Preparing your child for a new baby

Posted on 25 February 2015

When your firstborn is used to being the centre of attention, introducing a little brother or sister to the mix can be a challenge. Here’s how to best prepare your child for a new baby.

‘Parents should be honest and share the news about expecting a newcomer to the family with sensitivity and enthusiasm,’ says CP de Jager, an educational and counselling psychologist at Mediclinic Emfuleni in Vanderbijlpark. ‘Always talk about what “we’re” going to do with the new baby so that children feel part of the process and don’t think the baby will take their place.’ This will help prevent any separation anxiety or insecurity children may experience.

Being sensitive to your child’s fluctuating reactions to the news of a new sibling is also important. ‘Children don’t process things at the speed we do or understand future implications. They may be very excited initially, but might later shift into more negative feelings with each new stage – pregnancy, birth and arrival at home,’ explains Lydia Batchelor, a clinical psychologist at Mediclinic Durbanville. ‘It’s important not to criticise negative feelings like envy and loss, but rather let your child express them. It’s very normal for children to experience these emotions as they go through huge shifts to the status quo.’

Easing the transition
Lydia offers the following practical tips to prepare your child for a new baby and ease the transition from a family of three to four:

• Don’t force your child to talk about how they feel – they often don’t even understand the way they feel themselves. Encourage them to draw a picture of the baby.
• Don’t reprimand or scold a child for expressing dislike at the unborn sibling.
• Be attuned to where your child is at developmentally and psychologically and look for resources such as books or TV programmes to help them understand the transitions that are coming in a child-minded and acceptable format.
• Get them involved where you can – in decorating the room, choosing toys and so on. Ask them things like: ‘Do you think your baby brother will like this toy? Who do you think he’ll look like? Do you think he’ll have your beautiful blue eyes?’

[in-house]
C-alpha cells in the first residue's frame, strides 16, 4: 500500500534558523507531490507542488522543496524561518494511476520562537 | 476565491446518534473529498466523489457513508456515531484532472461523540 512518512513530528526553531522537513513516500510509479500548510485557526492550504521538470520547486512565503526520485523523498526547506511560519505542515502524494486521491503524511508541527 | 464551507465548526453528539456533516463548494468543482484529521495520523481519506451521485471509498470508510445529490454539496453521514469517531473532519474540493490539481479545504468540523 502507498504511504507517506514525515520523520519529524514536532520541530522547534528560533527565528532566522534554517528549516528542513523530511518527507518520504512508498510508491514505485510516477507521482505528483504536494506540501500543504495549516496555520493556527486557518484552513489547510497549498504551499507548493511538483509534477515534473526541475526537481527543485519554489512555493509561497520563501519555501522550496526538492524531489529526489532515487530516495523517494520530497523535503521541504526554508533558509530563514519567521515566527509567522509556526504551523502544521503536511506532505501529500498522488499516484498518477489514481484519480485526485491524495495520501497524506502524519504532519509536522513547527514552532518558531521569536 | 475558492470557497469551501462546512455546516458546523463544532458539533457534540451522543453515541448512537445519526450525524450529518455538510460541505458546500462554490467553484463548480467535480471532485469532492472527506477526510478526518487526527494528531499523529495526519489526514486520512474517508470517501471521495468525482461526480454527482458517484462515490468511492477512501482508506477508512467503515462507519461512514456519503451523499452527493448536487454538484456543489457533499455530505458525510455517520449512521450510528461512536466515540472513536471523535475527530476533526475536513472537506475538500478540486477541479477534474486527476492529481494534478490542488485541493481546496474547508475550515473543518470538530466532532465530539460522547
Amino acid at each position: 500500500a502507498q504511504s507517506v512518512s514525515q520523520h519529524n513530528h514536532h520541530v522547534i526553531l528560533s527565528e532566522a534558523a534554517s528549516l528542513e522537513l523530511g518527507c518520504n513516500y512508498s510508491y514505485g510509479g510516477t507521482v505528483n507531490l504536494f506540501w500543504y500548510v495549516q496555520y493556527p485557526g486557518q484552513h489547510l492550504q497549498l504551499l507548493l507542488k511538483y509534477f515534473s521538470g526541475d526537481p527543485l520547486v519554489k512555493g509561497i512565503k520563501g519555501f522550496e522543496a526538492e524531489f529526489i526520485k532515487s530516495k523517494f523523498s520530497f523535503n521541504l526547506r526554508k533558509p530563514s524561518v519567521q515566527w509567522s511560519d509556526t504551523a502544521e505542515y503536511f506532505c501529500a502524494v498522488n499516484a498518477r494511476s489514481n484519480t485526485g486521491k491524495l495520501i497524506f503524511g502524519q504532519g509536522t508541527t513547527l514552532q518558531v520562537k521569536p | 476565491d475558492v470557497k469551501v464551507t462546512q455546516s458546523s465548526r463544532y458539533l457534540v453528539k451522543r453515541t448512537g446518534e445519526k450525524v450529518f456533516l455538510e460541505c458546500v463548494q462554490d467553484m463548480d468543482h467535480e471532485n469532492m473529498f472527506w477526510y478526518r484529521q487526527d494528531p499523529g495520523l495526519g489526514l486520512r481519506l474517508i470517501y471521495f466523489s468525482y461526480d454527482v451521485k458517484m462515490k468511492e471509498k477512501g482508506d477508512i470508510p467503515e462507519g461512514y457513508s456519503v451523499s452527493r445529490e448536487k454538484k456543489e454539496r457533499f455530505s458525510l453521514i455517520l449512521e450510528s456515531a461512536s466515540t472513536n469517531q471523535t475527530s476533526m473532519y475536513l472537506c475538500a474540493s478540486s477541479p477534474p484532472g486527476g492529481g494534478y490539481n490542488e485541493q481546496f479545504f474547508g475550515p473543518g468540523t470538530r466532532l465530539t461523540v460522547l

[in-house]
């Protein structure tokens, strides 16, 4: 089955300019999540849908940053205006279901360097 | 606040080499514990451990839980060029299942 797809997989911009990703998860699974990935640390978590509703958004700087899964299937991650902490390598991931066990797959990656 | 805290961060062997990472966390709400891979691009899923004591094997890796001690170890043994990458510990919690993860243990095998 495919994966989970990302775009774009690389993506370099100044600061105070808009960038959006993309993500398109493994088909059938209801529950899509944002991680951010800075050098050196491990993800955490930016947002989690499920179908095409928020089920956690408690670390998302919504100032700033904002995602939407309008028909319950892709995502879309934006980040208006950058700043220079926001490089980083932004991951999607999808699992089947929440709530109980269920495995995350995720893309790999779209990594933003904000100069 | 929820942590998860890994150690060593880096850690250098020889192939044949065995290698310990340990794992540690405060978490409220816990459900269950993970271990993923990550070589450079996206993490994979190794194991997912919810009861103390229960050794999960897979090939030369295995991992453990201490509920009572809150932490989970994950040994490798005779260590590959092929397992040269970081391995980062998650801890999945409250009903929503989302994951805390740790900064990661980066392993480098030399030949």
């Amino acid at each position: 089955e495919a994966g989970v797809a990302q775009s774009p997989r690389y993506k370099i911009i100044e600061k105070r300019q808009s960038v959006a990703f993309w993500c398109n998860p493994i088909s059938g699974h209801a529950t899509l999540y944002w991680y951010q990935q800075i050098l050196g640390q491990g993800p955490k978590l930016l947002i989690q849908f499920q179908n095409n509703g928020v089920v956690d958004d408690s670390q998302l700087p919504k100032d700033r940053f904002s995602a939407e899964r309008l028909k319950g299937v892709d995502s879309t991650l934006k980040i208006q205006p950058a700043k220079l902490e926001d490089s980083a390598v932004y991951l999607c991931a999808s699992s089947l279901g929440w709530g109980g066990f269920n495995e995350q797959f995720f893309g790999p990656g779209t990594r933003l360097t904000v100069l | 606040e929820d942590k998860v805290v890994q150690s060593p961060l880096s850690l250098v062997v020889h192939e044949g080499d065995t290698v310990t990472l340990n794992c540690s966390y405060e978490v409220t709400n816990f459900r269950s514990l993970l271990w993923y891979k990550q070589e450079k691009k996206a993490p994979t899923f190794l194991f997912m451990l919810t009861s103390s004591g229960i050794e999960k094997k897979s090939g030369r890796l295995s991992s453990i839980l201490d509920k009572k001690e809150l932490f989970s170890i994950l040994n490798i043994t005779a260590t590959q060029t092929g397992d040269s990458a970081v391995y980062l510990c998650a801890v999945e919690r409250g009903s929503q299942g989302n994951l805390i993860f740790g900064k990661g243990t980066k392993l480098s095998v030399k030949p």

• Families often give ‘presents’ to the older sibling from the baby – little things like stickers can be so appreciated and go a long way to forming an initial bond.
• Tell the older child that if the baby grasps their finger and wraps his little hand around it, it means that he likes you already and wants to be friends – we know this will happen, so you’re off to a good start!
• Help family not to overlook the older child by suggesting something like: ‘Aunty Sue, this is Jack’s little brother, Joe! Jack, show Aunty Sue the noises Joe makes when he’s hungry!’
• It might also be helpful for dad to start cultivating a more hands-on approach with the older child if this hasn’t been happening prior to the pregnancy so that when mom is unavailable, it won’t be such a shock that dad’s now doing more of the child-care.
• Children are generally too overwhelmed by attending scans, so rather spend some time with them looking at the pictures (if they are not scared by the sonar images) or look at more child-friendly images. Talk about how the baby is developing each week.

The main thing is to handle it with casual ease, says CP de Jager. If you don’t feel sure about how to tackle a problem, seek professional help as quickly as possible.

In the interest of our patients, in accordance with SA law and our commitment to expertise, Mediclinic cannot subscribe to the practice of online diagnosis. Please consult a medical professional for specific medical advice. If you have any major concerns, please see your doctor for an assessment. If you have any cause for concern, your GP will be able to direct you to the appropriate specialists.

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